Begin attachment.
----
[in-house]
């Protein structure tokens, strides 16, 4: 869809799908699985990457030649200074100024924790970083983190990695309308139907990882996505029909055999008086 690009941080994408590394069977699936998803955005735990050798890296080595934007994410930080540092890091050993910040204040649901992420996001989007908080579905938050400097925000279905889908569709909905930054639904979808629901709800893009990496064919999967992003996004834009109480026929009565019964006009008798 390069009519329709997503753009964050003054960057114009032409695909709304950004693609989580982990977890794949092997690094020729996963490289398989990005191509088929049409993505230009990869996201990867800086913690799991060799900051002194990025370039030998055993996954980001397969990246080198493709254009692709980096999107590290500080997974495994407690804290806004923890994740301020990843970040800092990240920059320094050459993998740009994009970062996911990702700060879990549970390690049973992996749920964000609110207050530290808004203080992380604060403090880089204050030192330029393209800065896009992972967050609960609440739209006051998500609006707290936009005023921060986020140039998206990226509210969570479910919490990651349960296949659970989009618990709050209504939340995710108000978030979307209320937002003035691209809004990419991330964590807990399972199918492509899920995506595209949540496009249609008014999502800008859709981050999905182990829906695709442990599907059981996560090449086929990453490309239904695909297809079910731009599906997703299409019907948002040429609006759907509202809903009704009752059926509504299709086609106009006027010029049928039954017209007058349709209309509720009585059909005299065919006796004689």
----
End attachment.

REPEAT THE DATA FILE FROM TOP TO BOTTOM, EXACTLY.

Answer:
[in-house]
């Protein structure tokens, strides 16, 4: 869809799908699985990457030649200074100024924790970083983190990695309308139907990882996505029909055999008086 690009941080994408590394069977699936998803955005735990050798890296080595934007994410930080540092890091050993910040204040649901992420996001989007908080579905938050400097925000279905889908569709909905930054639904979808629901709800893009990496064919999967992003996004834009109480026929009565019964006009008798 390069009519329709997503753009964050003054960057114009032409695909709304950004693609989580982990977890794949092997690094020729996963490289398989990005191509088929049409993505230009990869996201990867800086913690799991060799900051002194990025370039030998055993996954980001397969990246080198493709254009692709980096999107590290500080997974495994407690804290806004923890994740301020990843970040800092990240920059320094050459993998740009994009970062996911990702700060879990549970390690049973992996749920964000609110207050530290808004203080992380604060403090880089204050030192330029393209800065896009992972967050609960609440739209006051998500609006707290936009005023921060986020140039998206990226509210969570479910919490990651349960296949659970989009618990709050209504939340995710108000978030979307209320937002003035691209809004990419991330964590807990399972199918492509899920995506595209949540496009249609008014999502800008859709981050999905182990829906695709442990599907059981996560090449086929990453490309239904695909297809079910731009599906997703299409019907948002040429609006759907509202809903009704009752059926509504299709086609106009006027010029049928039954017209007058349709209309509720009585059909005299065919006796004689």